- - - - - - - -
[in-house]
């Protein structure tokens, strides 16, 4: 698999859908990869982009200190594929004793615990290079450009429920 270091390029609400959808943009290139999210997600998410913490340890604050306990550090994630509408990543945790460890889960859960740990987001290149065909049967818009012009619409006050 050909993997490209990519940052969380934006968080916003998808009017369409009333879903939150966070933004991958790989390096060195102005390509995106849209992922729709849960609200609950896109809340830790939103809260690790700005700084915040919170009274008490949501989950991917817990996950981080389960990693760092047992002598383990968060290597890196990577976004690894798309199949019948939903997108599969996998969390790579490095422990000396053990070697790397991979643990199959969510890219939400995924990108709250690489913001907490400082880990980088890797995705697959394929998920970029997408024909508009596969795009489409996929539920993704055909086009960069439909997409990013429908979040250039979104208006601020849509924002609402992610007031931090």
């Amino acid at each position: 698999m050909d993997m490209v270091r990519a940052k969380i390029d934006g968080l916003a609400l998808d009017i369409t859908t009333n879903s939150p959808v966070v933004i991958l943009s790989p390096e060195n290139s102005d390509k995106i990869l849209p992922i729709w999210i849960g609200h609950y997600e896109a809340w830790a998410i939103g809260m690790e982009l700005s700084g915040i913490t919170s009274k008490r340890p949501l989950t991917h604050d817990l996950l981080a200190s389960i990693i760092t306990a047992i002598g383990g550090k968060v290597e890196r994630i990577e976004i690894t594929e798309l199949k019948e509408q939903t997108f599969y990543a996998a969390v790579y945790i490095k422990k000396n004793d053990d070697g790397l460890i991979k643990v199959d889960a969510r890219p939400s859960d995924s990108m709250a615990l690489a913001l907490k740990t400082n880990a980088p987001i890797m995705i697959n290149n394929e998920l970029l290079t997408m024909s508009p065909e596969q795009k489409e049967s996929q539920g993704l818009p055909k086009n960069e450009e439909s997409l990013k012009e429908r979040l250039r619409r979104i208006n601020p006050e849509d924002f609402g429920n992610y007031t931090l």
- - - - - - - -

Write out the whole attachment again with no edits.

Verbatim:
[in-house]
């Protein structure tokens, strides 16, 4: 698999859908990869982009200190594929004793615990290079450009429920 270091390029609400959808943009290139999210997600998410913490340890604050306990550090994630509408990543945790460890889960859960740990987001290149065909049967818009012009619409006050 050909993997490209990519940052969380934006968080916003998808009017369409009333879903939150966070933004991958790989390096060195102005390509995106849209992922729709849960609200609950896109809340830790939103809260690790700005700084915040919170009274008490949501989950991917817990996950981080389960990693760092047992002598383990968060290597890196990577976004690894798309199949019948939903997108599969996998969390790579490095422990000396053990070697790397991979643990199959969510890219939400995924990108709250690489913001907490400082880990980088890797995705697959394929998920970029997408024909508009596969795009489409996929539920993704055909086009960069439909997409990013429908979040250039979104208006601020849509924002609402992610007031931090």
């Amino acid at each position: 698999m050909d993997m490209v270091r990519a940052k969380i390029d934006g968080l916003a609400l998808d009017i369409t859908t009333n879903s939150p959808v966070v933004i991958l943009s790989p390096e060195n290139s102005d390509k995106i990869l849209p992922i729709w999210i849960g609200h609950y997600e896109a809340w830790a998410i939103g809260m690790e982009l700005s700084g915040i913490t919170s009274k008490r340890p949501l989950t991917h604050d817990l996950l981080a200190s389960i990693i760092t306990a047992i002598g383990g550090k968060v290597e890196r994630i990577e976004i690894t594929e798309l199949k019948e509408q939903t997108f599969y990543a996998a969390v790579y945790i490095k422990k000396n004793d053990d070697g790397l460890i991979k643990v199959d889960a969510r890219p939400s859960d995924s990108m709250a615990l690489a913001l907490k740990t400082n880990a980088p987001i890797m995705i697959n290149n394929e998920l970029l290079t997408m024909s508009p065909e596969q795009k489409e049967s996929q539920g993704l818009p055909k086009n960069e450009e439909s997409l990013k012009e429908r979040l250039r619409r979104i208006n601020p006050e849509d924002f609402g429920n992610y007031t931090l």